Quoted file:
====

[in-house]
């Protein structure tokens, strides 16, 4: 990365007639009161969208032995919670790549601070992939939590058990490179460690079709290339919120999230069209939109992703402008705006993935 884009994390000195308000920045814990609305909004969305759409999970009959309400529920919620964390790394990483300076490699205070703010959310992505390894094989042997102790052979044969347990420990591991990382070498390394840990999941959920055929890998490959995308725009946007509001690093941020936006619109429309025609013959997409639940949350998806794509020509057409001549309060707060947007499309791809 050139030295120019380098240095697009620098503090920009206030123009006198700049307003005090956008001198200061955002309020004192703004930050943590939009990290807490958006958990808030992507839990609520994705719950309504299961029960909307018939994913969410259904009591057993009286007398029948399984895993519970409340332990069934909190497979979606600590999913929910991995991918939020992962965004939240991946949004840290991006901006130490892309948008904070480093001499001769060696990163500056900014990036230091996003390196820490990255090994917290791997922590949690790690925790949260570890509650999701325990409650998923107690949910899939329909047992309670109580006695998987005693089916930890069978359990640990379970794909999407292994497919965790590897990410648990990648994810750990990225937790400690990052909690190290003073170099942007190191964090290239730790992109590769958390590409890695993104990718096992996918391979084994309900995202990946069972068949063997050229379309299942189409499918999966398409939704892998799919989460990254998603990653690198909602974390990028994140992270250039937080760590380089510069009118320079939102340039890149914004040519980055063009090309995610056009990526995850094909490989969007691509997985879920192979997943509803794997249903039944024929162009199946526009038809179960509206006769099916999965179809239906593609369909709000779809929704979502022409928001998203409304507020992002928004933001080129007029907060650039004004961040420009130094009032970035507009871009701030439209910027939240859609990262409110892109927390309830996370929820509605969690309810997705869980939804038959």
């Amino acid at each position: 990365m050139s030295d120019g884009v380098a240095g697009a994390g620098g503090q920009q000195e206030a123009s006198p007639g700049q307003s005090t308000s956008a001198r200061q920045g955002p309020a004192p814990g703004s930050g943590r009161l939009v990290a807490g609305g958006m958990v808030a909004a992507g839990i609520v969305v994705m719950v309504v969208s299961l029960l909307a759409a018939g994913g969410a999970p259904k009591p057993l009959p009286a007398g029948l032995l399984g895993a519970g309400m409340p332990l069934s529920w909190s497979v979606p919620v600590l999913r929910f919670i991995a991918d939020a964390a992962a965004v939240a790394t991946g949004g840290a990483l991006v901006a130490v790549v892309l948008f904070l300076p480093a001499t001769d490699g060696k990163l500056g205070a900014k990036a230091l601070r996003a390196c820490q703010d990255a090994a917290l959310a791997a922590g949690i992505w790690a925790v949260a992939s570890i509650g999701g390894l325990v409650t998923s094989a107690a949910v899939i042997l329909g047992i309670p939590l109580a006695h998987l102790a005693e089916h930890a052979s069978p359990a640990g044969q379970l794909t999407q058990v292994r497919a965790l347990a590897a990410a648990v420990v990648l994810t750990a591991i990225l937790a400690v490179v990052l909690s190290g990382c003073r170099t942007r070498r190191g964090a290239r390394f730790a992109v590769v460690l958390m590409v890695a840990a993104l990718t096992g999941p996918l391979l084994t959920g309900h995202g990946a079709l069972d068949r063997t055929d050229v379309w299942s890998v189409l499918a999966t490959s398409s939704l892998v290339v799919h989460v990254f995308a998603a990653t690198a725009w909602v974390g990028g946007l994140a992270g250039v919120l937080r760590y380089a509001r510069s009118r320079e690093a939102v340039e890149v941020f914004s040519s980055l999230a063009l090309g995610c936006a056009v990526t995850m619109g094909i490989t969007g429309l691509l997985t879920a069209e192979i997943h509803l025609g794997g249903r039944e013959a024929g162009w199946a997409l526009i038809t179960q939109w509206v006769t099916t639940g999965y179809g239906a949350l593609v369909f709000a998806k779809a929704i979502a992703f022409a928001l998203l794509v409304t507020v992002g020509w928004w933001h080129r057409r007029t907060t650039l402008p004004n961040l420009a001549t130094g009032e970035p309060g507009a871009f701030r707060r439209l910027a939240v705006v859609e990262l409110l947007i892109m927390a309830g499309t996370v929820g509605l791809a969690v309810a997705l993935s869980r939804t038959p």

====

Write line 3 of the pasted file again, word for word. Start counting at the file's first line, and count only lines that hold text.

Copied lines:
């Amino acid at each position: 990365m050139s030295d120019g884009v380098a240095g697009a994390g620098g503090q920009q000195e206030a123009s006198p007639g700049q307003s005090t308000s956008a001198r200061q920045g955002p309020a004192p814990g703004s930050g943590r009161l939009v990290a807490g609305g958006m958990v808030a909004a992507g839990i609520v969305v994705m719950v309504v969208s299961l029960l909307a759409a018939g994913g969410a999970p259904k009591p057993l009959p009286a007398g029948l032995l399984g895993a519970g309400m409340p332990l069934s529920w909190s497979v979606p919620v600590l999913r929910f919670i991995a991918d939020a964390a992962a965004v939240a790394t991946g949004g840290a990483l991006v901006a130490v790549v892309l948008f904070l300076p480093a001499t001769d490699g060696k990163l500056g205070a900014k990036a230091l601070r996003a390196c820490q703010d990255a090994a917290l959310a791997a922590g949690i992505w790690a925790v949260a992939s570890i509650g999701g390894l325990v409650t998923s094989a107690a949910v899939i042997l329909g047992i309670p939590l109580a006695h998987l102790a005693e089916h930890a052979s069978p359990a640990g044969q379970l794909t999407q058990v292994r497919a965790l347990a590897a990410a648990v420990v990648l994810t750990a591991i990225l937790a400690v490179v990052l909690s190290g990382c003073r170099t942007r070498r190191g964090a290239r390394f730790a992109v590769v460690l958390m590409v890695a840990a993104l990718t096992g999941p996918l391979l084994t959920g309900h995202g990946a079709l069972d068949r063997t055929d050229v379309w299942s890998v189409l499918a999966t490959s398409s939704l892998v290339v799919h989460v990254f995308a998603a990653t690198a725009w909602v974390g990028g946007l994140a992270g250039v919120l937080r760590y380089a509001r510069s009118r320079e690093a939102v340039e890149v941020f914004s040519s980055l999230a063009l090309g995610c936006a056009v990526t995850m619109g094909i490989t969007g429309l691509l997985t879920a069209e192979i997943h509803l025609g794997g249903r039944e013959a024929g162009w199946a997409l526009i038809t179960q939109w509206v006769t099916t639940g999965y179809g239906a949350l593609v369909f709000a998806k779809a929704i979502a992703f022409a928001l998203l794509v409304t507020v992002g020509w928004w933001h080129r057409r007029t907060t650039l402008p004004n961040l420009a001549t130094g009032e970035p309060g507009a871009f701030r707060r439209l910027a939240v705006v859609e990262l409110l947007i892109m927390a309830g499309t996370v929820g509605l791809a969690v309810a997705l993935s869980r939804t038959p």